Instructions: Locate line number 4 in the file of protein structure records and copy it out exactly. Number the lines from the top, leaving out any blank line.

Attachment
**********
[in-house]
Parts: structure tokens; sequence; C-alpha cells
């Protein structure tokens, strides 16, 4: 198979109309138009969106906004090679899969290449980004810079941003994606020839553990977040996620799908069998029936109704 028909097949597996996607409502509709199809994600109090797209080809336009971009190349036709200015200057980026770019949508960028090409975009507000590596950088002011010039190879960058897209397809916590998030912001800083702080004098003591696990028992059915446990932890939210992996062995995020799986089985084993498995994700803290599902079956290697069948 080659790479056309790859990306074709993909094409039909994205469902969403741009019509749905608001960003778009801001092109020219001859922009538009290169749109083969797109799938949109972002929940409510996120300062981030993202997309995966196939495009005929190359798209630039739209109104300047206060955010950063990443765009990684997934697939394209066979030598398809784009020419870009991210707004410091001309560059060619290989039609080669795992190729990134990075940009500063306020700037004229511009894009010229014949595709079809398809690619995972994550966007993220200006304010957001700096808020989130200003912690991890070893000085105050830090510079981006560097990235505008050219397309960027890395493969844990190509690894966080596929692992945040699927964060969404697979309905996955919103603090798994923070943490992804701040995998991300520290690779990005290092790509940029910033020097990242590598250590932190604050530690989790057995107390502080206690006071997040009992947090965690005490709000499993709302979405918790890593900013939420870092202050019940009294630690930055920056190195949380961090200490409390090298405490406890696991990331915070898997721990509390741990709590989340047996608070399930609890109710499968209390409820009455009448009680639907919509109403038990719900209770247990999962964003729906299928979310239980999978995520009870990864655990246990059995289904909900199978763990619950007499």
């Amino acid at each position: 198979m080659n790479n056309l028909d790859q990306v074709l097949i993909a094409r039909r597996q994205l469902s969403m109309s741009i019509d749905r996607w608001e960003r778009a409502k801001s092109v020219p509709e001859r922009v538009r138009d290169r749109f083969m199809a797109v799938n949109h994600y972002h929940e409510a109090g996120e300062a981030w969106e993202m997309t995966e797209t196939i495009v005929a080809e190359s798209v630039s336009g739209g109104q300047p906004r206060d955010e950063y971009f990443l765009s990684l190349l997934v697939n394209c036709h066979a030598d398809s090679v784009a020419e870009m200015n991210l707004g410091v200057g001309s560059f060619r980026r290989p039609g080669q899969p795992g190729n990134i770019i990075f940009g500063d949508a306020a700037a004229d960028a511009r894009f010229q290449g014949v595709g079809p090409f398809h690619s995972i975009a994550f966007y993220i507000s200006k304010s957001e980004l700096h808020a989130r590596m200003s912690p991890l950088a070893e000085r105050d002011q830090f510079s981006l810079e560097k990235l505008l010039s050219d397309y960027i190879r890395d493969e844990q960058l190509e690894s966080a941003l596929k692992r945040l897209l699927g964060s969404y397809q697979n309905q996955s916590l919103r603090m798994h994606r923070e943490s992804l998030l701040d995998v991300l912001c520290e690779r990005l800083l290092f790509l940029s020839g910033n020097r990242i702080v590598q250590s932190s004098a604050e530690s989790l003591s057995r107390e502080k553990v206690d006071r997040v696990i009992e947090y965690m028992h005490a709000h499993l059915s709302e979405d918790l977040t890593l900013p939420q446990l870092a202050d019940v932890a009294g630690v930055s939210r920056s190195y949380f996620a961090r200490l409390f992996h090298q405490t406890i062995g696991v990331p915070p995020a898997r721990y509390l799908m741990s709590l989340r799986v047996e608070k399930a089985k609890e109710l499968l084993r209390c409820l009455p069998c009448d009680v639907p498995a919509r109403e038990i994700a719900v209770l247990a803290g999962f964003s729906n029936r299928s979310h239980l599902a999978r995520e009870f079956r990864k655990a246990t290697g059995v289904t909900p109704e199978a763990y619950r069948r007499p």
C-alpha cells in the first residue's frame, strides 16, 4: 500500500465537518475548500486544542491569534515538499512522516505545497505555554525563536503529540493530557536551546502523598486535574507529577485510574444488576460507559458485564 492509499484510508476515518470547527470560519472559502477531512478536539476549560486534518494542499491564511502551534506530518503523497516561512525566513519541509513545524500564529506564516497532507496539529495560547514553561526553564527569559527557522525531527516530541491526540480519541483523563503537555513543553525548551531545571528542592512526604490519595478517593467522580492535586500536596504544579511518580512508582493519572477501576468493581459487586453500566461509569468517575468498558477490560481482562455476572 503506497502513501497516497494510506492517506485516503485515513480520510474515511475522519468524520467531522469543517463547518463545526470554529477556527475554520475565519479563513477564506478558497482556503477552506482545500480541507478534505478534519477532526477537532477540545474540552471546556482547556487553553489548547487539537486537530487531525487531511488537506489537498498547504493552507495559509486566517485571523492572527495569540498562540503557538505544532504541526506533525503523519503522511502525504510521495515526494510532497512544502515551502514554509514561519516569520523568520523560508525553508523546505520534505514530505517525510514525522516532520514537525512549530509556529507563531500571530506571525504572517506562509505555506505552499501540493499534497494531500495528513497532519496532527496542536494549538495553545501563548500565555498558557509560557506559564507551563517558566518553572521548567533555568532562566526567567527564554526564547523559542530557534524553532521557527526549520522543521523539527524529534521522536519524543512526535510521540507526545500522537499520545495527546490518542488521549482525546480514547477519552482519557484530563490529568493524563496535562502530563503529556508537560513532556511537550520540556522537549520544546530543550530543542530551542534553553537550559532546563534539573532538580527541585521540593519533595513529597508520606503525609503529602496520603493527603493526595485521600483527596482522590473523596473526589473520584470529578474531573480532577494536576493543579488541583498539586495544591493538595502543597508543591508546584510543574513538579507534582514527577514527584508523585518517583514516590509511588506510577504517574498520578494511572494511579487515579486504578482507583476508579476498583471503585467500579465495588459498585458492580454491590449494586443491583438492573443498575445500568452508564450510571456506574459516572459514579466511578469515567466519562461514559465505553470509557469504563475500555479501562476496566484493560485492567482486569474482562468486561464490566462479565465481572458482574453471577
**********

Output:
């Amino acid at each position: 198979m080659n790479n056309l028909d790859q990306v074709l097949i993909a094409r039909r597996q994205l469902s969403m109309s741009i019509d749905r996607w608001e960003r778009a409502k801001s092109v020219p509709e001859r922009v538009r138009d290169r749109f083969m199809a797109v799938n949109h994600y972002h929940e409510a109090g996120e300062a981030w969106e993202m997309t995966e797209t196939i495009v005929a080809e190359s798209v630039s336009g739209g109104q300047p906004r206060d955010e950063y971009f990443l765009s990684l190349l997934v697939n394209c036709h066979a030598d398809s090679v784009a020419e870009m200015n991210l707004g410091v200057g001309s560059f060619r980026r290989p039609g080669q899969p795992g190729n990134i770019i990075f940009g500063d949508a306020a700037a004229d960028a511009r894009f010229q290449g014949v595709g079809p090409f398809h690619s995972i975009a994550f966007y993220i507000s200006k304010s957001e980004l700096h808020a989130r590596m200003s912690p991890l950088a070893e000085r105050d002011q830090f510079s981006l810079e560097k990235l505008l010039s050219d397309y960027i190879r890395d493969e844990q960058l190509e690894s966080a941003l596929k692992r945040l897209l699927g964060s969404y397809q697979n309905q996955s916590l919103r603090m798994h994606r923070e943490s992804l998030l701040d995998v991300l912001c520290e690779r990005l800083l290092f790509l940029s020839g910033n020097r990242i702080v590598q250590s932190s004098a604050e530690s989790l003591s057995r107390e502080k553990v206690d006071r997040v696990i009992e947090y965690m028992h005490a709000h499993l059915s709302e979405d918790l977040t890593l900013p939420q446990l870092a202050d019940v932890a009294g630690v930055s939210r920056s190195y949380f996620a961090r200490l409390f992996h090298q405490t406890i062995g696991v990331p915070p995020a898997r721990y509390l799908m741990s709590l989340r799986v047996e608070k399930a089985k609890e109710l499968l084993r209390c409820l009455p069998c009448d009680v639907p498995a919509r109403e038990i994700a719900v209770l247990a803290g999962f964003s729906n029936r299928s979310h239980l599902a999978r995520e009870f079956r990864k655990a246990t290697g059995v289904t909900p109704e199978a763990y619950r069948r007499p």